PG&E Cuts Power To 20,000 In Butte, Yuba Counties Due To Continued Fire Danger

Image: PG&E trucks working on power lines. Story: PG&E Cuts Power To 20,000 In Butte, Yuba Counties Due To Continued Fire Danger
Cal Fire PIO Berlant / Twitter

Ripe fire conditions – winds, low moisture, dry vegetation, and heat – were anticipated to last through Sunday. A station south of Sonoma recorded gusts to 50 mph on Saturday, the National Weather Service said. 

PG&E is under pressure to avoid fire from starting after energy lines and other machineries were blamed for conflagrations that started during the so-called fire weather. 

The shutoffs are the first for PG&E since last October when it cut power to 60,000 customers in six Northern California counties. Those shutoffs came less than a month before the devastating Camp Fire, which has since been blamed on PG&E equipment. 

But clients relying on electrically powered life-support facilities as well as companies who had to shut down due to the absence of power were opposed.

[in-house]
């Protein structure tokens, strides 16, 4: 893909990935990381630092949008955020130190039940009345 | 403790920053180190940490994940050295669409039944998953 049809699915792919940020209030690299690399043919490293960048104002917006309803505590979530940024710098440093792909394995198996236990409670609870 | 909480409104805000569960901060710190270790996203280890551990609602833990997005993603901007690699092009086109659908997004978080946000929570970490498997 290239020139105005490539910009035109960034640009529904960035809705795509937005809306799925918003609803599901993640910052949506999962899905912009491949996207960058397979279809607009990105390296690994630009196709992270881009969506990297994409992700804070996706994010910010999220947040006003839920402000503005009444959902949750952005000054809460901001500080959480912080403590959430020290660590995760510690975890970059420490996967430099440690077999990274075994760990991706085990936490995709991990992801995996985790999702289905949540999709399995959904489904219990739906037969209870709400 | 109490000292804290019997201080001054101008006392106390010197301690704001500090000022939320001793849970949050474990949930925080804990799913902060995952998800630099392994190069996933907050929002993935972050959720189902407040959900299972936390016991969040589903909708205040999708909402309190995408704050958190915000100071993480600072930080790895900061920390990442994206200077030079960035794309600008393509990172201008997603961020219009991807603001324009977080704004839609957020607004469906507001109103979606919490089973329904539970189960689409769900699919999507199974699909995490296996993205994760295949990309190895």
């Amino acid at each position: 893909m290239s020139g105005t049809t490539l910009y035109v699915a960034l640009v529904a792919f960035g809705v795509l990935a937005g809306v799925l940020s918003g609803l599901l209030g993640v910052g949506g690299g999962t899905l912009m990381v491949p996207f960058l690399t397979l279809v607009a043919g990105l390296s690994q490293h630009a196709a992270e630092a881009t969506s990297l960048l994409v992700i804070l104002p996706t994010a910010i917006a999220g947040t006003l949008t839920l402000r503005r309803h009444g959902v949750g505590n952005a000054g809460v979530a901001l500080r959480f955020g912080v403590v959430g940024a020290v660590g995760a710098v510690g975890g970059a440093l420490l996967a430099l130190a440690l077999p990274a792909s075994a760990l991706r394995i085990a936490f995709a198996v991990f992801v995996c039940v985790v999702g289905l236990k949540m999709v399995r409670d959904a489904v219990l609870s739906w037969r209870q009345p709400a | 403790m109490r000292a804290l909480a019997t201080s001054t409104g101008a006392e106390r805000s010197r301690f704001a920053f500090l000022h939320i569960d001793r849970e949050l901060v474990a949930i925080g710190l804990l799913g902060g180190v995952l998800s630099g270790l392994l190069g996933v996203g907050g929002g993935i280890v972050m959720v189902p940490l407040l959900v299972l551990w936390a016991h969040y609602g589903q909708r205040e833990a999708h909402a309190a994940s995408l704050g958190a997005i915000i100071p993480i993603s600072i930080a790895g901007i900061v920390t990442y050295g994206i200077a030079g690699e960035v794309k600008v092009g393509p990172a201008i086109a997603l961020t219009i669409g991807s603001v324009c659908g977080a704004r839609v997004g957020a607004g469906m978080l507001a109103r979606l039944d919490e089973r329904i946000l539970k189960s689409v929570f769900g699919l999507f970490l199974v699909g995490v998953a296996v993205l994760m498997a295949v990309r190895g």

“We know how much our customers rely on electric service, and our decision tonight to turn off power is to protect our communities experiencing extreme fire danger,” Michael Lewis, PG&E’s senior vice president of electric operations, said in a statement Friday. 

California has undergone a very humid winter and spring, and even vast regions that have been scorched earth after the wildfires of last year now have a fresh head-high brush that is quickly browning as summer approaches. 

The shutdown comes as a rapidly spreading fire broke out on Saturday afternoon in northwest Yolo County, forcing evacuations on County Road 41 near Guinda for citizens. 

Electricity suppliers in the state have been given authority to shut down power when fire danger is exceptionally high, but the California Public Utilities Commission has said they need to do a better job of educating and notifying the public, and boost attempts to prevent fire, such as brush clearing and fire-resistant poles installation. 

For parts of the Central Valley and the Sacramento-San Joaquin River Delta, the red flag warning of the National Weather Service was given for Saturday through Sunday at altitudes below 1,000 feet, where less rain has lately occurred and the vegetation is driest. 

A heat advisory issued for the San Francisco Bay region on Sunday advised of record or near-record heat with extensive 95-105 degrees peaks. 

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